Second, we lack approaches for developing accurate models for predicting the performance of highly configurable big-data systems a function of their configurations and the complexity of jobs running on them. Having such predictive models could significantly reduce the cost of finding good configurations for such systems. This is a hard problem because such mappings are not straightforward in general. Our overall approach is to derive such models by applying machine learning techniques to training data obtained from industrial big-data systems specifically Hadoop. The particular problem that we addressed is that learning such mappings tends to produce inaccurate models. Our approach was to find new ways to eliminate noisy values from training data. The first step is simply to ignore parameters that could have no bearing on performance. Our additional novel technique was to further exploit the semantic meanings of configuration parameters and the job complexity to eliminate noisy values. Our results show significant improvement in prediction accuracy of learned models with such semantically cleaned data. We evaluated our approach by building models for the Hadoop MapReduce framework, with and without using our semantic data cleaning approach on data obtained from Walmart Labs. In our experiments, our approach improved model accuracy from under $0.75$ to over $0.88$ for CPU time prediction. These results suggest that semantic cleaning of data provides real value for training performance prediction models for large big-data systems.
The third problem that we addressed was to find high-performing configurations for systems like Hadoop without the need to learn generalized performance prediction models. Learning such models is costly. Moreover, we observed that industrial uses of such systems tend to under-sample configuration spaces, making it hard to learn generalized models from such data. The challenge we addressed is to find a more effective method: one that doesn't rely on predictive models at all. Our overall approach is to employ a direct meta-heuristic search of performance-relevant configuration parameter values. For each such configuration, we profile a running system using the well known HiBench benchmark suite. Novel aspects of our approach include: 1) the use of evolutionary Monte Carlo Markov Chain configuration space search technique; 2) profiling performance using HiBench small datasets as proxies for the performance objective function for much larger datasets; and 3) validating the usefulness of configurations found for one MapReduce problem on classes of problems with similar resource usage patterns as judged using operating system call monitoring tools.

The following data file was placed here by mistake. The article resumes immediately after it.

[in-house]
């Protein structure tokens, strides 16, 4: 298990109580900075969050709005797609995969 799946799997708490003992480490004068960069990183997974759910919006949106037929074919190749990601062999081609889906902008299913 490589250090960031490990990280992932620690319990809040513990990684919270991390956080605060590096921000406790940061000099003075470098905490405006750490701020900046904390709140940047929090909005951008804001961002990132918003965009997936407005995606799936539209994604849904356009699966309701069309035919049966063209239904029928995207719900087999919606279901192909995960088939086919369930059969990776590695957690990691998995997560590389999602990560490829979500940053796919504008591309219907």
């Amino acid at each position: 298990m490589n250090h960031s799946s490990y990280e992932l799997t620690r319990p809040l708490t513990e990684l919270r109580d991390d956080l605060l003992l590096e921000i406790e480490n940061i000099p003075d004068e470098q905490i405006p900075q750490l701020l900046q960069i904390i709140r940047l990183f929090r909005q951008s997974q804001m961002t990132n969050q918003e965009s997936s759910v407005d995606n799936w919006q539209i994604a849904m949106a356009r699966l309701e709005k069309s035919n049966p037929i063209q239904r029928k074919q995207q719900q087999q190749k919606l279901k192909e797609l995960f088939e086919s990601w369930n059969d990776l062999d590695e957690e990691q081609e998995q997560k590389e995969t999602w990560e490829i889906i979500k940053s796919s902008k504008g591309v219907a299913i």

We show that, at an acceptable cost, this combination of ideas can find configurations for complex systems that significantly improve their runtime performance. To evaluate our approach, we applied it in the domain of big-data systems, particularly Hadoop and Spark. We measured performance improvements achieved by our approach and by competing approaches by comparing performance using configurations discovered by these approaches against performance using the widely employed default configurations distributed with these big data systems. We compared our approach against three competing approaches by comparing the extents to which they improved system performance: 1) a naive random search strategy; 2) a basic genetic algorithm; 3) and the cutting-edge, model-learning-based approach of Nair et al. Our approach improved the performance of five canonical Hadoop jobs by 14% to 25%, relative to default configurations, and of another five Spark jobs by 2% to 17%, significantly outperforming the three competing approaches.
These experimental results support the claim that our approach has significant potential to improve the performance of industrial big-data systems.
This dissertation solves three problems to improve system performance with novel software synthesis + distributed large-scale profiling, learning with parameters' semantic meanings, and meta-heuristic searching combined with cost-saving tactics. The results show that we can significantly improve system performance in critical engineering domains, such as ORM design and big-data infrastructures tuning.
PHD (Doctor of Philosophy)
System optimization, Performance optimization , Design space, Configuration space, Space search, Search-based optimization